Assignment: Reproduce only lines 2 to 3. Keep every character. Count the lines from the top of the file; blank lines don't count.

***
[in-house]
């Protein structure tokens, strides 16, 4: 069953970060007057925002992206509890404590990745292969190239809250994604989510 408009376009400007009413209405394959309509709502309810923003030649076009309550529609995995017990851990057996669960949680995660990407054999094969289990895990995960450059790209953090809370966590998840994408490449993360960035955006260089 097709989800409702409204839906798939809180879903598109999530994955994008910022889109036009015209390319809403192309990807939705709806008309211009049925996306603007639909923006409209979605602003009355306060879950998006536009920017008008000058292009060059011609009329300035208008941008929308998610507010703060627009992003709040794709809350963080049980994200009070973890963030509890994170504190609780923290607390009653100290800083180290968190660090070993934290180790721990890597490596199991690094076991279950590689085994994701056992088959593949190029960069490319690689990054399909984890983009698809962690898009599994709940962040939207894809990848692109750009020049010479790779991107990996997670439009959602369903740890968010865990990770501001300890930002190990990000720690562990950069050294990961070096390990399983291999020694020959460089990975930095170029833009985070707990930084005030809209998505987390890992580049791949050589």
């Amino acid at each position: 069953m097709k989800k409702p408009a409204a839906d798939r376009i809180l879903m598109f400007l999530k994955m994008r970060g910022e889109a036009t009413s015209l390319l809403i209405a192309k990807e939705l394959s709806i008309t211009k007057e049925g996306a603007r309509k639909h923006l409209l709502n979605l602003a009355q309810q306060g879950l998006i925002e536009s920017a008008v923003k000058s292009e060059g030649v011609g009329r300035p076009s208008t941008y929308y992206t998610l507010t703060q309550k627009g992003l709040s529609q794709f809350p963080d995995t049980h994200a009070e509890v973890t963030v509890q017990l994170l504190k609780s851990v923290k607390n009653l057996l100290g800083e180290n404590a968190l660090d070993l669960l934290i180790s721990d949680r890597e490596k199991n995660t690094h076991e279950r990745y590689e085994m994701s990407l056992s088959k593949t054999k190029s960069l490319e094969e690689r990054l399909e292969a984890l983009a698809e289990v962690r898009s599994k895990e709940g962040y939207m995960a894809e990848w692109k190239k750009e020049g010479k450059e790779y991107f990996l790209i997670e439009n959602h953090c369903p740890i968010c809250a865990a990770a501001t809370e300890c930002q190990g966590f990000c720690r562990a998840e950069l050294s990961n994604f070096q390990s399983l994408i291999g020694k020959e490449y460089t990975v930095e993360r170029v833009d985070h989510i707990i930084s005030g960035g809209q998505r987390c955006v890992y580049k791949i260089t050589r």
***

């Protein structure tokens, strides 16, 4: 069953970060007057925002992206509890404590990745292969190239809250994604989510 408009376009400007009413209405394959309509709502309810923003030649076009309550529609995995017990851990057996669960949680995660990407054999094969289990895990995960450059790209953090809370966590998840994408490449993360960035955006260089 097709989800409702409204839906798939809180879903598109999530994955994008910022889109036009015209390319809403192309990807939705709806008309211009049925996306603007639909923006409209979605602003009355306060879950998006536009920017008008000058292009060059011609009329300035208008941008929308998610507010703060627009992003709040794709809350963080049980994200009070973890963030509890994170504190609780923290607390009653100290800083180290968190660090070993934290180790721990890597490596199991690094076991279950590689085994994701056992088959593949190029960069490319690689990054399909984890983009698809962690898009599994709940962040939207894809990848692109750009020049010479790779991107990996997670439009959602369903740890968010865990990770501001300890930002190990990000720690562990950069050294990961070096390990399983291999020694020959460089990975930095170029833009985070707990930084005030809209998505987390890992580049791949050589």
């Amino acid at each position: 069953m097709k989800k409702p408009a409204a839906d798939r376009i809180l879903m598109f400007l999530k994955m994008r970060g910022e889109a036009t009413s015209l390319l809403i209405a192309k990807e939705l394959s709806i008309t211009k007057e049925g996306a603007r309509k639909h923006l409209l709502n979605l602003a009355q309810q306060g879950l998006i925002e536009s920017a008008v923003k000058s292009e060059g030649v011609g009329r300035p076009s208008t941008y929308y992206t998610l507010t703060q309550k627009g992003l709040s529609q794709f809350p963080d995995t049980h994200a009070e509890v973890t963030v509890q017990l994170l504190k609780s851990v923290k607390n009653l057996l100290g800083e180290n404590a968190l660090d070993l669960l934290i180790s721990d949680r890597e490596k199991n995660t690094h076991e279950r990745y590689e085994m994701s990407l056992s088959k593949t054999k190029s960069l490319e094969e690689r990054l399909e292969a984890l983009a698809e289990v962690r898009s599994k895990e709940g962040y939207m995960a894809e990848w692109k190239k750009e020049g010479k450059e790779y991107f990996l790209i997670e439009n959602h953090c369903p740890i968010c809250a865990a990770a501001t809370e300890c930002q190990g966590f990000c720690r562990a998840e950069l050294s990961n994604f070096q390990s399983l994408i291999g020694k020959e490449y460089t990975v930095e993360r170029v833009d985070h989510i707990i930084s005030g960035g809209q998505r987390c955006v890992y580049k791949i260089t050589r």